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Damien Hirst Presents... Damien Hirst is a very rich man and he has lots of art. And he really wants you to know this.

Damien Hirst Presents...

Damien Hirst is a very rich man and he has lots of art. And he really wants you to know this.

by Lake, Film Editor
first published: December, 2006

approximate reading time: minutes

Can you even imagine how much Warhol would be worth if he was alive and making artwork now? Hirst's £100M would be chump-change.

In The Darkest Hour There May Be light - Serpentine Gallery, London

It's difficult to see this new show at the Serpentine as anything other than the latest manoeuvre by the Damien Hirst Brand. A seemingly random sample of some of the vast "Murderme" collection Hirst has amassed that succeeds as a demonstration of Hirst's spending power whilst failing as a cohesive art exhibition.

It is poorly curated and poorly displayed. There are hints at the very loose theme of death - afterall, it has skulls and bones and lumps of meat - but really, isn't all of human life to do with death. It might have been as well to narrow down the parameters of inclusion as what we are presented with resembles a preview day at a contemporary art sale. And, given Hirst's willingness to discuss the value of his collection at every opportunity, it's a surprise that there isn't a guide price next to each of the artworks.

As for the work: There are a few highlights; Richard Prince's joke paintings are still wonderful and close-up you can see lettering that has been rubbed away and overpainted which seems to somehow breath life into the texts as if they were being mumbled or stammered; There is a Francis Bacon which for me didn't really work at all in the space and seemed to be included just because it was so expensive; There are some Warhol's and these, of course, shine like a beacon in a vacuous show like this. Can you even imagine how much Warhol would be worth if he was alive and making artwork now? Hirst's £100M would be chump-change.

Sarah Lucas still says the same old thing - Men are stupid and smoking is cool. Who could disagree there? Half of one room is given over to her "wanking-car" zealously guarded by attendants. "Don't touch the artwork" says one as somebody brushes past the boot of this black doorless BMW, so old and knackered that even Kensington traffic wardens wouldn't ticket it. Those are her chicken-knickers up above. Old style agit-feminism. She is over-represented but cynics may cite the fact that as Hirst remains her main collector any exposure is good business.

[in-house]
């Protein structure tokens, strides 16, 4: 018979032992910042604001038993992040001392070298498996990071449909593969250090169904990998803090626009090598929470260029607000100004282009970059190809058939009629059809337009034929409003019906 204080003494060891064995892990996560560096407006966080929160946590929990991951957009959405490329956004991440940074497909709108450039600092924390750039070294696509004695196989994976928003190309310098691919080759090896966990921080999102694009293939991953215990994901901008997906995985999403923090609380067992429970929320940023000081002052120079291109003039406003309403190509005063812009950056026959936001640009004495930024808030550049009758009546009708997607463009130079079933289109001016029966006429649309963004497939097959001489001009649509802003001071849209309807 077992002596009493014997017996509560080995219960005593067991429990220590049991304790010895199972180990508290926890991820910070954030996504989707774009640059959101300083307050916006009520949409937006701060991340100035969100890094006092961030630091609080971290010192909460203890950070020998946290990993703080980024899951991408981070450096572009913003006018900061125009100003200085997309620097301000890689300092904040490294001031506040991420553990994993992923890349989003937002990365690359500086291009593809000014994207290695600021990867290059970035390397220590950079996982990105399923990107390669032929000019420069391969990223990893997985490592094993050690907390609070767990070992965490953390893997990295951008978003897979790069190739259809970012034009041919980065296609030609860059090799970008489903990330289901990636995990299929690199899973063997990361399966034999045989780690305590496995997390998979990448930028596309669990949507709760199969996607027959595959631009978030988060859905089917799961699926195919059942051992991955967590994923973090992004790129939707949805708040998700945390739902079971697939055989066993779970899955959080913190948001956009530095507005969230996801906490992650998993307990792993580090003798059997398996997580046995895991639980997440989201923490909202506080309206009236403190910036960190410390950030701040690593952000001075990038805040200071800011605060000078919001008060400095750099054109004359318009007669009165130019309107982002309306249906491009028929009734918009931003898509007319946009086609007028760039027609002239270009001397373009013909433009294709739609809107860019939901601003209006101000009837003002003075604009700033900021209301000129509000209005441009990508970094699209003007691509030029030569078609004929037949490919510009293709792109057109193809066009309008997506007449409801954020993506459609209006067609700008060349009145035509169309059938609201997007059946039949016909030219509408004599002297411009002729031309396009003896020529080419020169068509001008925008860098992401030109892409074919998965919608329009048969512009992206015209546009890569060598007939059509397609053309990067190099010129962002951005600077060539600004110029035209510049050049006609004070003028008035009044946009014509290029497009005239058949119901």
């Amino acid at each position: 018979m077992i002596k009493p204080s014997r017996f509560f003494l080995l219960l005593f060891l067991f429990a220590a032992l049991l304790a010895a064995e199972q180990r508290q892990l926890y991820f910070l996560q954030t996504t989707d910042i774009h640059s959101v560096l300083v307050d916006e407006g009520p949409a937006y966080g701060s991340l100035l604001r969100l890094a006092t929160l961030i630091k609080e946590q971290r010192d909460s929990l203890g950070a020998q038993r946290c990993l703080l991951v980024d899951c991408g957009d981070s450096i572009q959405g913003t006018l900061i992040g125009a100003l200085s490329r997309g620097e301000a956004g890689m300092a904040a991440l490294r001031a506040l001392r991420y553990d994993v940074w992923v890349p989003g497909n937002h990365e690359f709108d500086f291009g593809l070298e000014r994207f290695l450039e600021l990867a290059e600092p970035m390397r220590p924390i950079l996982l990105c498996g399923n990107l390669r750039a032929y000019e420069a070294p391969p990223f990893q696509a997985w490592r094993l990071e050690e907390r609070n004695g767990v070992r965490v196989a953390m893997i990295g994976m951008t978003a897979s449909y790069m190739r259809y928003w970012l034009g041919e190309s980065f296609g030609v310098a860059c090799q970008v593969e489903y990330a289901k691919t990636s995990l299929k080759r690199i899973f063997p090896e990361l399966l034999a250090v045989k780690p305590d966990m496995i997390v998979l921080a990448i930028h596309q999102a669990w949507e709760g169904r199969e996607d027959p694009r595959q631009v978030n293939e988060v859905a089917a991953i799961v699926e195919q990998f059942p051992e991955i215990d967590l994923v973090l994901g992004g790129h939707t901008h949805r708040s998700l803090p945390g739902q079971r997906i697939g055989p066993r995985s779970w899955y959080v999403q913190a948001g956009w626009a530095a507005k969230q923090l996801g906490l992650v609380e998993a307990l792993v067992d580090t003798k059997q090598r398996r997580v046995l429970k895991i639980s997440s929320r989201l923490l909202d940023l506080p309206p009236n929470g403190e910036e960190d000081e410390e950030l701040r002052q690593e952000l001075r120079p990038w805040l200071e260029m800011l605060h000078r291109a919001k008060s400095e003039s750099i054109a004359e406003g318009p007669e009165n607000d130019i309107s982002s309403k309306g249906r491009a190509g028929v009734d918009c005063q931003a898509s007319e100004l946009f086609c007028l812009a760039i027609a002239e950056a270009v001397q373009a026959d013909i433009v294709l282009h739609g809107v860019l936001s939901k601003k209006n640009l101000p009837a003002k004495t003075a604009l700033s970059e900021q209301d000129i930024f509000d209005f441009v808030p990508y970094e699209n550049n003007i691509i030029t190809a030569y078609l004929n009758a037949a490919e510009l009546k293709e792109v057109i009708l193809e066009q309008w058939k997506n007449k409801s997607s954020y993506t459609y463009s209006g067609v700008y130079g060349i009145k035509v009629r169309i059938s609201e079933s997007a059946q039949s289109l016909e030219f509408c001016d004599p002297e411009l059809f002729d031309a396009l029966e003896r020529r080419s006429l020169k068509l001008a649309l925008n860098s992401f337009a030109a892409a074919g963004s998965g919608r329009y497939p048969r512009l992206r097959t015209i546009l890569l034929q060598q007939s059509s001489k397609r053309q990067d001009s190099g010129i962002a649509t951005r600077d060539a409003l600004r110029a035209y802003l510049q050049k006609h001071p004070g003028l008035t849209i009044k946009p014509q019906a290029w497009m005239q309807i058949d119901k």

There are two Bansky paintings. One of his Ronald Mcdonald meets Mickey Mouse meets Screaming Napalm Girl. It's a version of one of his prints but it doesn't benefit any by being blown up to such a huge size. Jim Lambie makes the kind of art that somebody who has worked too long in a secondhand record shop might make. Generally this is no bad thing. Here he takes on the Byrds as he has taken on the Kinks, but, like the Jeff Koons Hoovers in the adjacent room, there is really not enough space given to the work for it to really function.

Whilst Hirst may squirm at the suggestion that this is him playing the Saatchi role, the inclusion of Laurence Owen's feeble dogging daub recalls Saatchi's championing of the equally inept sex-paintings of Martin Maloney.

Hirst hopes to eventually house his collection in his country mansion, but this sampling of "Murderme" is as depressingly predictable as Hirst's own art has become. It must be easy to just have a team of people painting spots for you and counting in the money but as time drags on Hirst's legacy is in danger of rotting away like his iconic shark.

Film Editor

Kirk Lake is a writer, musician and filmmaker. His published books include Mickey The Mimic (2015) and The Last Night of the Leamington Licker (2018). His films include the feature films Piercing Brightness (2014) and The World We Knew (2020) and a number of award winning shorts.

about Lake »»



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